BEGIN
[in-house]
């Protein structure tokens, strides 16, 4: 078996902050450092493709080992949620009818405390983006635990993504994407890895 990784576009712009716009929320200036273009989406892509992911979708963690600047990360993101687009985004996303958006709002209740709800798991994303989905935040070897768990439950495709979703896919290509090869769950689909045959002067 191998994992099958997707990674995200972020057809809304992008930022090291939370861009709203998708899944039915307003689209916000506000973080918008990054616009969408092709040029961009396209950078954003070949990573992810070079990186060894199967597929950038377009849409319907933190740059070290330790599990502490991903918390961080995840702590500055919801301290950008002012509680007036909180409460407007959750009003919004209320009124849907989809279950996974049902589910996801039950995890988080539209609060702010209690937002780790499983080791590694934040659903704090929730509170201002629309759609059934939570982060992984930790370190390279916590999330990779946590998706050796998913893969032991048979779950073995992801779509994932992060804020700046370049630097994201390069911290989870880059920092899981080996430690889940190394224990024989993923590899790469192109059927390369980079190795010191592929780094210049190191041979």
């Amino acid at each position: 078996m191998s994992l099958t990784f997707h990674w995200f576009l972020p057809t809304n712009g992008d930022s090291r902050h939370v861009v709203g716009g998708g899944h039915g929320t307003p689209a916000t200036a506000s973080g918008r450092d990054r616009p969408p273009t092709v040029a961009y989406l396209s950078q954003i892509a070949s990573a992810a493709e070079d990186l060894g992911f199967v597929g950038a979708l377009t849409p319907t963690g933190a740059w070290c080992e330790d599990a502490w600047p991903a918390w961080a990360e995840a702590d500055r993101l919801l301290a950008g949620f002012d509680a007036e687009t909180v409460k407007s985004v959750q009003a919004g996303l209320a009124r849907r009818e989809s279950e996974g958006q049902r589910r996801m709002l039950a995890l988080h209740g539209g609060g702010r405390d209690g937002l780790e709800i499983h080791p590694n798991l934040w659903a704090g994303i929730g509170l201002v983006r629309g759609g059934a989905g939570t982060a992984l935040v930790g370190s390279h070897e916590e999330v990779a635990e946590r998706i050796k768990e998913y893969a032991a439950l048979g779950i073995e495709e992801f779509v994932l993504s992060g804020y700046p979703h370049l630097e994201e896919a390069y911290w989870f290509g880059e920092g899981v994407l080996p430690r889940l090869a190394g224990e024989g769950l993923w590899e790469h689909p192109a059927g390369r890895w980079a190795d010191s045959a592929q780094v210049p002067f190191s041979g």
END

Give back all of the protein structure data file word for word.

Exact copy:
[in-house]
């Protein structure tokens, strides 16, 4: 078996902050450092493709080992949620009818405390983006635990993504994407890895 990784576009712009716009929320200036273009989406892509992911979708963690600047990360993101687009985004996303958006709002209740709800798991994303989905935040070897768990439950495709979703896919290509090869769950689909045959002067 191998994992099958997707990674995200972020057809809304992008930022090291939370861009709203998708899944039915307003689209916000506000973080918008990054616009969408092709040029961009396209950078954003070949990573992810070079990186060894199967597929950038377009849409319907933190740059070290330790599990502490991903918390961080995840702590500055919801301290950008002012509680007036909180409460407007959750009003919004209320009124849907989809279950996974049902589910996801039950995890988080539209609060702010209690937002780790499983080791590694934040659903704090929730509170201002629309759609059934939570982060992984930790370190390279916590999330990779946590998706050796998913893969032991048979779950073995992801779509994932992060804020700046370049630097994201390069911290989870880059920092899981080996430690889940190394224990024989993923590899790469192109059927390369980079190795010191592929780094210049190191041979």
């Amino acid at each position: 078996m191998s994992l099958t990784f997707h990674w995200f576009l972020p057809t809304n712009g992008d930022s090291r902050h939370v861009v709203g716009g998708g899944h039915g929320t307003p689209a916000t200036a506000s973080g918008r450092d990054r616009p969408p273009t092709v040029a961009y989406l396209s950078q954003i892509a070949s990573a992810a493709e070079d990186l060894g992911f199967v597929g950038a979708l377009t849409p319907t963690g933190a740059w070290c080992e330790d599990a502490w600047p991903a918390w961080a990360e995840a702590d500055r993101l919801l301290a950008g949620f002012d509680a007036e687009t909180v409460k407007s985004v959750q009003a919004g996303l209320a009124r849907r009818e989809s279950e996974g958006q049902r589910r996801m709002l039950a995890l988080h209740g539209g609060g702010r405390d209690g937002l780790e709800i499983h080791p590694n798991l934040w659903a704090g994303i929730g509170l201002v983006r629309g759609g059934a989905g939570t982060a992984l935040v930790g370190s390279h070897e916590e999330v990779a635990e946590r998706i050796k768990e998913y893969a032991a439950l048979g779950i073995e495709e992801f779509v994932l993504s992060g804020y700046p979703h370049l630097e994201e896919a390069y911290w989870f290509g880059e920092g899981v994407l080996p430690r889940l090869a190394g224990e024989g769950l993923w590899e790469h689909p192109a059927g390369r890895w980079a190795d010191s045959a592929q780094v210049p002067f190191s041979g």